Saturday, May 30, 2015

Government & The Economy

Can't See The Forest For The Trees

Scott Walker and Wisconsin Republican legislators have already declared that they want to make the state park system more costly for users. Now they're revealing their plan to allow more of our state forests to be cut down
Currently, there are 296,775 acres designated for intensive timber harvesting in the Brule River, Black River, Coulee, Peshtigo River, Northern Highland American Legion and Flambeau River state forests. 
State forests have other categories not earmarked for the most aggressive type of logging, but the changes sought by lawmakers would lump in other land for heavier cutting. 
The changes could mean adding more logging on nearly 37,500 acres.
Yet another proposal from the Republicans without discussion or public input. Another case of making significant changes without any deliberation.
The proposal was one of several amendments to a funding package for forestry programs the 2015-'17 budget that was approved, 12-4, by the Legislature's Joint Finance Committee on May 7. The measure must still go to the GOP-controlled Assembly and Senate and Republican Gov. Scott Walker. 
Democrats on the panel objected to the changes, which they didn't see until the amendments were introduced at the meeting. 
"You are going to do it without allowing the public to weigh in and you are going to do it without letting us hear from the industries that are impacted," said Rep. Chris Taylor (D-Madison.) 
"This is not the right way to make law."

Sunday, May 10, 2015

Sneakers And Hardwood Over Fresh Air

In Scott Walker's Wisconsin, public dollars should be spent on a basketball arena, but state parks aren't as deserving.

State parks, which enhance communities throughout the state and can be enjoyed by all, have had it too easy. Park-users need to pay higher fees.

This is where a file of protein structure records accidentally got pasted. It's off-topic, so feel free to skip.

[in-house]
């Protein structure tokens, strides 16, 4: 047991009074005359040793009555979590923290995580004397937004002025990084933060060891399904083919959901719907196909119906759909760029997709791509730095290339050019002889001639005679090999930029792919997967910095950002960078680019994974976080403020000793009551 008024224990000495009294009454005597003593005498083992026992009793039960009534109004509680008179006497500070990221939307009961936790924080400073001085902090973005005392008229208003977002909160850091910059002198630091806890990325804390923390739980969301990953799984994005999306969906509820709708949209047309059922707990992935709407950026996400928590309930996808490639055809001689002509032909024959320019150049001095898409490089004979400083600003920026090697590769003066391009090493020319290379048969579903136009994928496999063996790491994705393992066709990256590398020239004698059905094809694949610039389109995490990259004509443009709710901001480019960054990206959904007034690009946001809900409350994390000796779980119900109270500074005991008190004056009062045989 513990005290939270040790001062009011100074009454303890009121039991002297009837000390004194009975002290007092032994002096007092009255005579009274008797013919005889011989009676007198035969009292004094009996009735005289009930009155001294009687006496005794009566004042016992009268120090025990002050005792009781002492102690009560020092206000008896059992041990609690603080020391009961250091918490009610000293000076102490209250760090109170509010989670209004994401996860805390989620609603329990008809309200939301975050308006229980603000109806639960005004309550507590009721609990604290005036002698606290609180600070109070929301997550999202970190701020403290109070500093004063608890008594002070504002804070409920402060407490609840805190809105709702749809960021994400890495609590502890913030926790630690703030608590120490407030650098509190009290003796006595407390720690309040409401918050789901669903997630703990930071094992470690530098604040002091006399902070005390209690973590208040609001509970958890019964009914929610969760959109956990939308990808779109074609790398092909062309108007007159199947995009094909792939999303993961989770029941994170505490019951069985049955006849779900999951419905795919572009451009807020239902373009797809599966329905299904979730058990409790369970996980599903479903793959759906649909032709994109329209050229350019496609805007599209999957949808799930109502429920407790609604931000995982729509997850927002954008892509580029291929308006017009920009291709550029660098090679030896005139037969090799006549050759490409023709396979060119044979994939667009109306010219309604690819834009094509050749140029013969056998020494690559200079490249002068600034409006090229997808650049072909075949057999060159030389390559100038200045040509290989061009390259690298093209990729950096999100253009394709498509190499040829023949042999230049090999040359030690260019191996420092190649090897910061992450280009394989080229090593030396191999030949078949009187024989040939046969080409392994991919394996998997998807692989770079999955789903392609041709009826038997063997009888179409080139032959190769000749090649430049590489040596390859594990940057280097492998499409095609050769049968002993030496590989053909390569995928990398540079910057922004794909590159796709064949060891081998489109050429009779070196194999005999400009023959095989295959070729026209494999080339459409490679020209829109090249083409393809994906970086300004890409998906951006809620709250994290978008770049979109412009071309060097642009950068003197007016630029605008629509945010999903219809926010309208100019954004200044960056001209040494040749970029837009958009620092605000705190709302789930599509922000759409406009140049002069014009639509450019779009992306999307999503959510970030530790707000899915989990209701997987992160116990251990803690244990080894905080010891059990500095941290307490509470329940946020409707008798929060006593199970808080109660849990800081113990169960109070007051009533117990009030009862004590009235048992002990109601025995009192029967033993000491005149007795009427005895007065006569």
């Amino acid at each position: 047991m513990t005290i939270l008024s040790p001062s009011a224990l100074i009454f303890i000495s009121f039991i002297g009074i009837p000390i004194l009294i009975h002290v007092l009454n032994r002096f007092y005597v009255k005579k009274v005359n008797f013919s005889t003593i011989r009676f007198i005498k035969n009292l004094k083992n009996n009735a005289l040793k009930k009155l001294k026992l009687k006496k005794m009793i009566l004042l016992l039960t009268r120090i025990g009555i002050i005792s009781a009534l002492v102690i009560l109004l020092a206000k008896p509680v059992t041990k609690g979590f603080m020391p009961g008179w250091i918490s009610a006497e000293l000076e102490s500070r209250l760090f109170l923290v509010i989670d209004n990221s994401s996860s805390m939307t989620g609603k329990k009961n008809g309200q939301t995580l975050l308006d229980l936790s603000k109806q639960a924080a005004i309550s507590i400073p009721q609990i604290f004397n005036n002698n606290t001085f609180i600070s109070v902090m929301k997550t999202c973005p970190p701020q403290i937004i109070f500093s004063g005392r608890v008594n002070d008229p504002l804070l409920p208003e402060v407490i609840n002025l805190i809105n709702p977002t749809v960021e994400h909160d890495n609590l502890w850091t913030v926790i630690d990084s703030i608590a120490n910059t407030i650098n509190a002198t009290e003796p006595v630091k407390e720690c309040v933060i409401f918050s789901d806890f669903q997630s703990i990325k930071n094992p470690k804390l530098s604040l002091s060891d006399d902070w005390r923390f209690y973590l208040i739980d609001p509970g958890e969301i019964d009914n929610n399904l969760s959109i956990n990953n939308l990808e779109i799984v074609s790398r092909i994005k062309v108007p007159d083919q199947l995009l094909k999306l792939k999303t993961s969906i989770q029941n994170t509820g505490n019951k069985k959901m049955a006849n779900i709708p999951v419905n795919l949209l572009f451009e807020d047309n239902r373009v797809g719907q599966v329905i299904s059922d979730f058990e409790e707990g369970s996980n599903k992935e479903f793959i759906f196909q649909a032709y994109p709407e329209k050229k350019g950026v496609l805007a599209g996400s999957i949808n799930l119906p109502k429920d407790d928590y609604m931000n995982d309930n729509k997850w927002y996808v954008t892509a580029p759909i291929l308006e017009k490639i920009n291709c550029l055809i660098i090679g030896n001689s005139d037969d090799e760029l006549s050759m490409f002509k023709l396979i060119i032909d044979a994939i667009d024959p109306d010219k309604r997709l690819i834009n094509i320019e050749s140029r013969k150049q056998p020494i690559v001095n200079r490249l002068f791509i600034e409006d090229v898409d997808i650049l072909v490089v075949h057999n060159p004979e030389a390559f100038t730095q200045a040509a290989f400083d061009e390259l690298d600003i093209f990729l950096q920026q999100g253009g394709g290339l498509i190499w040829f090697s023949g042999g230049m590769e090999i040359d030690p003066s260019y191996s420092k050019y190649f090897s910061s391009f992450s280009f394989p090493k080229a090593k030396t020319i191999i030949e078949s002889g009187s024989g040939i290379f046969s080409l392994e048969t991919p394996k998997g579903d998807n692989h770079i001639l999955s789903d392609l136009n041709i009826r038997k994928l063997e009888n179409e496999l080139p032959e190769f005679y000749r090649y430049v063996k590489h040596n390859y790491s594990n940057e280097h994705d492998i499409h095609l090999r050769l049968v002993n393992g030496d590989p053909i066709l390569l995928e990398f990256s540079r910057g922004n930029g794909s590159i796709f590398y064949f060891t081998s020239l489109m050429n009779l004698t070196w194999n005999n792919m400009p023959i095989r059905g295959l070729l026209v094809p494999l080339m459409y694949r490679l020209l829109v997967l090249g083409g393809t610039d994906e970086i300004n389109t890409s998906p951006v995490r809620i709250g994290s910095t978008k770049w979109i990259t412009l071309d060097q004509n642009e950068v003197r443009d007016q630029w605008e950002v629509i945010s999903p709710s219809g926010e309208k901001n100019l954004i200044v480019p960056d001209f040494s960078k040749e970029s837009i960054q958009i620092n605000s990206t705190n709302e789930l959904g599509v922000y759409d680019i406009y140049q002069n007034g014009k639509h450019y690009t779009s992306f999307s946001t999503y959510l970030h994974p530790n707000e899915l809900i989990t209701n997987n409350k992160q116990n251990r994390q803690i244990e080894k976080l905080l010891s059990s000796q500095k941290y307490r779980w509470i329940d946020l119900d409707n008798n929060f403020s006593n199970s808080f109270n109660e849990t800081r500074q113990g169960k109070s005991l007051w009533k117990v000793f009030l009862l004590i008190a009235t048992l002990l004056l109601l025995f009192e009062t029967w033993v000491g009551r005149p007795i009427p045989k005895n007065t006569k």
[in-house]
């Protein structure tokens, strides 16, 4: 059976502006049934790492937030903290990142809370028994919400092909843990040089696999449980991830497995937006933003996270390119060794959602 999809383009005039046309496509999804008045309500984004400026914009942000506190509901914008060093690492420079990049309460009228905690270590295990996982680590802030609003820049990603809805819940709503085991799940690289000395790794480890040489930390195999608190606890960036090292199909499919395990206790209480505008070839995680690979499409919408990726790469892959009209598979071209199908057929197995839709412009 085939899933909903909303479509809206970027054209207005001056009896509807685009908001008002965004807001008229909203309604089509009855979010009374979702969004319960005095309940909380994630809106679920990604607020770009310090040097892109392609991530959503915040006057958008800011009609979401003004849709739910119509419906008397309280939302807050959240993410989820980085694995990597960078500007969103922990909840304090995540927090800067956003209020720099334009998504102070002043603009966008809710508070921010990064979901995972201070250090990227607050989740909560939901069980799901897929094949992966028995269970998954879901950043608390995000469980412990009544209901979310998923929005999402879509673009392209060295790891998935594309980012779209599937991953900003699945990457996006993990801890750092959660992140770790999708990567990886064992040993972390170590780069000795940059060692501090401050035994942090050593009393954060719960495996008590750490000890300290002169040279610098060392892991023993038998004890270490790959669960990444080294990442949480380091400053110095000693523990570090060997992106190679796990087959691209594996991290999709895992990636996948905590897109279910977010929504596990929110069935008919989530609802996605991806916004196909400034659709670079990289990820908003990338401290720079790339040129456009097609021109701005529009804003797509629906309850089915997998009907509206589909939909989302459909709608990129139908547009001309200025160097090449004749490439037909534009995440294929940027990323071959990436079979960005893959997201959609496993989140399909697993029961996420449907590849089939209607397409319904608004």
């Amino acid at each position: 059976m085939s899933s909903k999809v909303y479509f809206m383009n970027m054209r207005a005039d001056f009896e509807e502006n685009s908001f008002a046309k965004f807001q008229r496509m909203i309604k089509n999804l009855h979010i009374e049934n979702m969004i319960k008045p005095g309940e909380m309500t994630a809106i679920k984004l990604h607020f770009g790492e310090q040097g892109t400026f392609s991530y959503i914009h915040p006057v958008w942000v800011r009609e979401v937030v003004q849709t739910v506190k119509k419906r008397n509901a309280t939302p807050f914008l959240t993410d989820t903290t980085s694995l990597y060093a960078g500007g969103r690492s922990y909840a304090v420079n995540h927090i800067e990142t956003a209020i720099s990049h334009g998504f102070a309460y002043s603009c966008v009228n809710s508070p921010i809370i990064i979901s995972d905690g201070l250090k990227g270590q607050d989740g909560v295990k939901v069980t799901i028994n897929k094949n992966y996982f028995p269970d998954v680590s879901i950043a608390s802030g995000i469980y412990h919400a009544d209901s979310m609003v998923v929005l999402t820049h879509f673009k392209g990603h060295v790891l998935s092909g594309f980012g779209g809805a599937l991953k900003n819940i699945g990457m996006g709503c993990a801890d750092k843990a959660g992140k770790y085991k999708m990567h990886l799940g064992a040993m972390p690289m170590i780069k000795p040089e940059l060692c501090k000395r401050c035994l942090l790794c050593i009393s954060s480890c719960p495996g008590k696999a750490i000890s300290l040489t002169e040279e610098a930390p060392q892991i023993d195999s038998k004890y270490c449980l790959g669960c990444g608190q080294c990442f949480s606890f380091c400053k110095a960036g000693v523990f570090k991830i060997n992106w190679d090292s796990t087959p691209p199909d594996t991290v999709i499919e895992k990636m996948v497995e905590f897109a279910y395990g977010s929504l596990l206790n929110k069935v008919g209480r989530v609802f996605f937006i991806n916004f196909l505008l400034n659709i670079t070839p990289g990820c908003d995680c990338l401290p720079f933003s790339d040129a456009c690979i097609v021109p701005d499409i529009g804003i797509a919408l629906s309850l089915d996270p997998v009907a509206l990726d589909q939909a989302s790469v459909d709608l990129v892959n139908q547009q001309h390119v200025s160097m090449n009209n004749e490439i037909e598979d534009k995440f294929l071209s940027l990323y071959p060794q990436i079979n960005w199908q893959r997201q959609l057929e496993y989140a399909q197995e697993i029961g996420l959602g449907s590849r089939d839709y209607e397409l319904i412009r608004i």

As the Wisconsin State Journal notes:
As part of his 2015-17 state budget, Walker is proposing to remove all general-purpose revenue to operate Wisconsin state parks, trails and recreation areas — a cut of $4.6 million, or nearly 28 percent, of their current $16.7 million operational budget, according to the Legislative Fiscal Bureau.
Here's some history on Wisconsin state parks:
The state park system in Wisconsin includes both state parks and state recreation areas. Wisconsin currently has 66 state park units, covering more than 60,570 acres (245.1 km2) in state parks and state recreation areas. Each unit was created by an act of the Wisconsin Legislature and is maintained by the Wisconsin Department of Natural Resources, Division of Parks and Recreation. The Division of Forestry manages a further 471,329 acres (1,907.40 km2) in Wisconsin's state forests...

Wisconsin became the first state to have a state park in 1878 when it formed "The State Park". The park consisted of 760 square miles (2,000 km2) in northern Wisconsin (most of Vilas County). The state owned 50,631 acres (205 km2), which was less than 10% of the total area.
Yet another Wisconsin tradition Scott Walker is dismantling.

Why can't we just increase the price of basketball tickets to pay for the new arena? Following the  increased park-user-fee logic, let the basketball game attendees pay for the arena.

Walker has proposed bonding over $200 million for a new basketball arena, but $17 million for our state park budget is too much?

State tourism spending is increasing. People are increasingly visiting to see Wisconsin's beautiful coasts, forests and lakes. The park system is an integral part of Wisconsin's allure. Cutting funding makes absolutely no sense.

The Call Is Coming From Inside The House

Karen Madden, of the Wisconsin Rapids Tribune, recently reported, Wisconsin Roads Third-Worst In Nation